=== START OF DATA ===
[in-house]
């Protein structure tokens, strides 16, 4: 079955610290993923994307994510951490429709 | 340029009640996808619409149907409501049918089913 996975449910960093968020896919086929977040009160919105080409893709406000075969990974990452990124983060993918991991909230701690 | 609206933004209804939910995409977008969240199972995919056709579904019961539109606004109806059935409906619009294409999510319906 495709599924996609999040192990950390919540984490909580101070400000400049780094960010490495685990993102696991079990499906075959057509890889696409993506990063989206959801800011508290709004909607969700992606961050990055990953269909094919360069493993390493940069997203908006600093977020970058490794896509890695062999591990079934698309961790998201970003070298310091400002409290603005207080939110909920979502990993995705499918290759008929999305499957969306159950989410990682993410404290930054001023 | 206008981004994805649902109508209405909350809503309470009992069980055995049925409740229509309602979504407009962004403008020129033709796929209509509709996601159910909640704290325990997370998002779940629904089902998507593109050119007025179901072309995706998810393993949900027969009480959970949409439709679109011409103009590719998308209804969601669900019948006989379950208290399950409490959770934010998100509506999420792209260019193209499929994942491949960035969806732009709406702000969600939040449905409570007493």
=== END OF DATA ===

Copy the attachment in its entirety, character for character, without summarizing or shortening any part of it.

[in-house]
């Protein structure tokens, strides 16, 4: 079955610290993923994307994510951490429709 | 340029009640996808619409149907409501049918089913 996975449910960093968020896919086929977040009160919105080409893709406000075969990974990452990124983060993918991991909230701690 | 609206933004209804939910995409977008969240199972995919056709579904019961539109606004109806059935409906619009294409999510319906 495709599924996609999040192990950390919540984490909580101070400000400049780094960010490495685990993102696991079990499906075959057509890889696409993506990063989206959801800011508290709004909607969700992606961050990055990953269909094919360069493993390493940069997203908006600093977020970058490794896509890695062999591990079934698309961790998201970003070298310091400002409290603005207080939110909920979502990993995705499918290759008929999305499957969306159950989410990682993410404290930054001023 | 206008981004994805649902109508209405909350809503309470009992069980055995049925409740229509309602979504407009962004403008020129033709796929209509509709996601159910909640704290325990997370998002779940629904089902998507593109050119007025179901072309995706998810393993949900027969009480959970949409439709679109011409103009590719998308209804969601669900019948006989379950208290399950409490959770934010998100509506999420792209260019193209499929994942491949960035969806732009709406702000969600939040449905409570007493």